Glaborous rock and silent halls
Roaring thunder from untold deeps
where under earth there mystery sleeps
and to you from the depths it calls
Voids unchanged for scores of years
Stone that weeps its chalky tears
Echoed footsteps pound your ears
Pushing deep and dark frontiers
In penumbral night and damp
You a moment take to stamp
From umbra dark to strobing bright
A seconds fraction stored as light.
There are a few things that have been transferred over from the Dutch culture to my otherwise-decidedly-British life. One of these, and the one I enjoy most, is the tradition of rhyming with your Christmas presents.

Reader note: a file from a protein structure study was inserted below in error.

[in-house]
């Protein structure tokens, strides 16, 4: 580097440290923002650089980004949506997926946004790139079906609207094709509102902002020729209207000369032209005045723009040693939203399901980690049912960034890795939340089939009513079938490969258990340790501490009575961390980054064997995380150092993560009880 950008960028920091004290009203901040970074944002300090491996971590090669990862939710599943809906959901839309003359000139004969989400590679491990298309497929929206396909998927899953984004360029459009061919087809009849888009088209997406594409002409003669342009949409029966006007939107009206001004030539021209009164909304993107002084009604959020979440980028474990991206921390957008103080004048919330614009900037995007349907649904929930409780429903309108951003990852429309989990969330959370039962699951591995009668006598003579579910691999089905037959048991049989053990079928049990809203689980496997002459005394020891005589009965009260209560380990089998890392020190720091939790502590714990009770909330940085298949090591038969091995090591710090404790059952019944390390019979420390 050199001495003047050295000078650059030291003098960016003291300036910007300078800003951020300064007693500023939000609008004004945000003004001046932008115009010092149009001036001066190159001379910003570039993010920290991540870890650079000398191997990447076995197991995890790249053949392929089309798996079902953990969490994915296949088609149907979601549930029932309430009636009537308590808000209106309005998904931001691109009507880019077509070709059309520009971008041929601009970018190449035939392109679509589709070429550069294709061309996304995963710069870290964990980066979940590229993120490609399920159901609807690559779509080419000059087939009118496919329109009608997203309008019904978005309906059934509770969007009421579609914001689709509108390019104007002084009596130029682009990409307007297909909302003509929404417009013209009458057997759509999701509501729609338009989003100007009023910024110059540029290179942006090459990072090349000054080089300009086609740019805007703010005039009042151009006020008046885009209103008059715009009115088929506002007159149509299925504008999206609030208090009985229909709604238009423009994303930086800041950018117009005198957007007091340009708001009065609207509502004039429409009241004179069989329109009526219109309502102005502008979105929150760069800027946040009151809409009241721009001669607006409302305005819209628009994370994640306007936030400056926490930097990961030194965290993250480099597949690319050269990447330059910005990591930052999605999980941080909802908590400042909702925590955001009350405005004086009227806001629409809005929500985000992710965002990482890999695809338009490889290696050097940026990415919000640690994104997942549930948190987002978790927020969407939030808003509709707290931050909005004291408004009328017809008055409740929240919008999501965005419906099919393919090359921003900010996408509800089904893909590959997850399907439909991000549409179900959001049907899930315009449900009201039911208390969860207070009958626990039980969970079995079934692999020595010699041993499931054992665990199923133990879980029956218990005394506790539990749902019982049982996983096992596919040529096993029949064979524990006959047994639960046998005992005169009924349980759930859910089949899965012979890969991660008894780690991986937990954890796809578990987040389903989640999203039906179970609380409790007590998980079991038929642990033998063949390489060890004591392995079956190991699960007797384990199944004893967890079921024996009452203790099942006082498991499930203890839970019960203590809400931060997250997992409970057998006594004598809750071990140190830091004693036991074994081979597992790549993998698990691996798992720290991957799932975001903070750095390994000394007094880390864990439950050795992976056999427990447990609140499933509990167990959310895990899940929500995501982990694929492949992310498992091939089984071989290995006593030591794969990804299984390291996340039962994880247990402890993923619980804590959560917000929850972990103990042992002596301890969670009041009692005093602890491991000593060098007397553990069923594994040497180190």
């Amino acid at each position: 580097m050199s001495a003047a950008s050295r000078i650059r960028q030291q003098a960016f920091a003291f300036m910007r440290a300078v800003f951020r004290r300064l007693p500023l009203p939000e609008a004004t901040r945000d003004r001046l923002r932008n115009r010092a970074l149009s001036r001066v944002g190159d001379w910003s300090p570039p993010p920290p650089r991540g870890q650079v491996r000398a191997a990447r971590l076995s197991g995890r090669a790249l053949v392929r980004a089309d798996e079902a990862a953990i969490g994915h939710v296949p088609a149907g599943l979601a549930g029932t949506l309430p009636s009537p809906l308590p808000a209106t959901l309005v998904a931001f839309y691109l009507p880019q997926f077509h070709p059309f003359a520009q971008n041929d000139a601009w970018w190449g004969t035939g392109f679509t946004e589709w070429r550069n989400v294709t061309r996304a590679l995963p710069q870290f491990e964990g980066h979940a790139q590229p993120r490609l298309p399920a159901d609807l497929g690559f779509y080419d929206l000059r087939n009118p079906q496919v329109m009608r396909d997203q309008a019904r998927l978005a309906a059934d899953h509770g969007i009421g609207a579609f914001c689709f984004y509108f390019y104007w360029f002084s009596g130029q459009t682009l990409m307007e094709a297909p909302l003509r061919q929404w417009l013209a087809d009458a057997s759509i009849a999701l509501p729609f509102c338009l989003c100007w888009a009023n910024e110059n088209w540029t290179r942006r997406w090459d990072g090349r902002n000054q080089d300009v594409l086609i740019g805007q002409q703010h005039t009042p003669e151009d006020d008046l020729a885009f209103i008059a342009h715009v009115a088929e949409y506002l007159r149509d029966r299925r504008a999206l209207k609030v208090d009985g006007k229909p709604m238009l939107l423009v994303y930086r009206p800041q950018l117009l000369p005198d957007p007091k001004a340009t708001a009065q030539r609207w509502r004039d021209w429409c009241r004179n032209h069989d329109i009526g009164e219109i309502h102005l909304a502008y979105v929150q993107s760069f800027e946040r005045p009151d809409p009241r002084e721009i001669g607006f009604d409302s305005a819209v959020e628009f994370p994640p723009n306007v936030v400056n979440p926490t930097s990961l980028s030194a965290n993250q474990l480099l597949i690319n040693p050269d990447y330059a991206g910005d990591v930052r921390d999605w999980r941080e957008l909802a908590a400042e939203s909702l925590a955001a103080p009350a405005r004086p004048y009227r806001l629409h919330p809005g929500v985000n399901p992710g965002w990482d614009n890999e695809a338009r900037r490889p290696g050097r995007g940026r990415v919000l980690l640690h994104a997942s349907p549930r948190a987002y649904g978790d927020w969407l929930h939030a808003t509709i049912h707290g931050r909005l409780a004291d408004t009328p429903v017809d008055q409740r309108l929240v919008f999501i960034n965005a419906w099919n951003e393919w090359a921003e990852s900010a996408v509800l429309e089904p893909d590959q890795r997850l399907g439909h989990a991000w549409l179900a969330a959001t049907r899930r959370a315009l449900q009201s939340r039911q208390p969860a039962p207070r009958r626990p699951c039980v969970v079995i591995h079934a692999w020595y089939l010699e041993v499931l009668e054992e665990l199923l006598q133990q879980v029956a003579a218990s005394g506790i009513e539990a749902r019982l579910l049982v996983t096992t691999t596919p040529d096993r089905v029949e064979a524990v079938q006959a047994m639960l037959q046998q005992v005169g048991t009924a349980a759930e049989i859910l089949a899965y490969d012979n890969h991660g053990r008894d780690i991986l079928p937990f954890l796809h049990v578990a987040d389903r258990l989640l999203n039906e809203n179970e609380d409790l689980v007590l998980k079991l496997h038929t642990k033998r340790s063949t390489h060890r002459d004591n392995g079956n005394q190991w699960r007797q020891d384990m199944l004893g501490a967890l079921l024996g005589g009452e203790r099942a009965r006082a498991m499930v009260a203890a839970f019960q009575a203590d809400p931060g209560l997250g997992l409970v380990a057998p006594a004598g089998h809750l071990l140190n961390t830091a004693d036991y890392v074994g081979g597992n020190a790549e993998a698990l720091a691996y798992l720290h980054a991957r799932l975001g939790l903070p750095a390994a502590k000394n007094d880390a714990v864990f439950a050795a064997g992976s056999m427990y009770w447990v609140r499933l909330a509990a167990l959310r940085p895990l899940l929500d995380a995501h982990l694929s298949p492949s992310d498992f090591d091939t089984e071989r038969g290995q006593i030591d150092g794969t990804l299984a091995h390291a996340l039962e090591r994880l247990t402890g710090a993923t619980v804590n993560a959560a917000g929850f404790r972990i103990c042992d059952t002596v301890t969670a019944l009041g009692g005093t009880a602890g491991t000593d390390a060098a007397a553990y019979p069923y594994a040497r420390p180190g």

Every year, rather than simply tearing open paper-wrapped packages with abandon to find out what’s inside, each one comes with a rhyme. I’m told that they can be written many ways, but in my family they are almost invariably riddles. No longer is the opening of gifts something swiftly come to an end, but a mystery to be solved!
Of course, you can’t get them all, but it makes Christmas morning a much more entertaining affair. Somehow the act of writing makes an otherwise-straightforward gift-giving more personal. It also feels more meaningful, somehow, when you opening a gift after really thinking it over rather than just ripping the wrapping off.
Also, writing rhymes is fun. They don’t need to be masterpieces; they need only show you put a bit of thought in. My sister is a keen caver and last year I bought her something for when she’s underground. The rhyme at the top of this post was on the box.
Merry Christmas, everyone.